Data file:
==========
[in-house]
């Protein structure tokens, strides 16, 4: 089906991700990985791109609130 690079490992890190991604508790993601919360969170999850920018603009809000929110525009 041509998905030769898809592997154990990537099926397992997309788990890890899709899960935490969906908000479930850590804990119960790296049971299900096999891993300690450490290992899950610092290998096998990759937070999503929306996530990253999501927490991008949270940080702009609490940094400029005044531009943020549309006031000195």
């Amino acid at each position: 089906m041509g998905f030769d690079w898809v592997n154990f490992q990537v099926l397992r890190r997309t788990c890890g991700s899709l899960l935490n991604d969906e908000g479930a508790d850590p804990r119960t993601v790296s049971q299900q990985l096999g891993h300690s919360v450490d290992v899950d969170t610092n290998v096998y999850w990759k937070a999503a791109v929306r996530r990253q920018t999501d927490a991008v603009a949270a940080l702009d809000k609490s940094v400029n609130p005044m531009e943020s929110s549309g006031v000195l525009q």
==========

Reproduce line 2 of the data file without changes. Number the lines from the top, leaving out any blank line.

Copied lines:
């Protein structure tokens, strides 16, 4: 089906991700990985791109609130 690079490992890190991604508790993601919360969170999850920018603009809000929110525009 041509998905030769898809592997154990990537099926397992997309788990890890899709899960935490969906908000479930850590804990119960790296049971299900096999891993300690450490290992899950610092290998096998990759937070999503929306996530990253999501927490991008949270940080702009609490940094400029005044531009943020549309006031000195």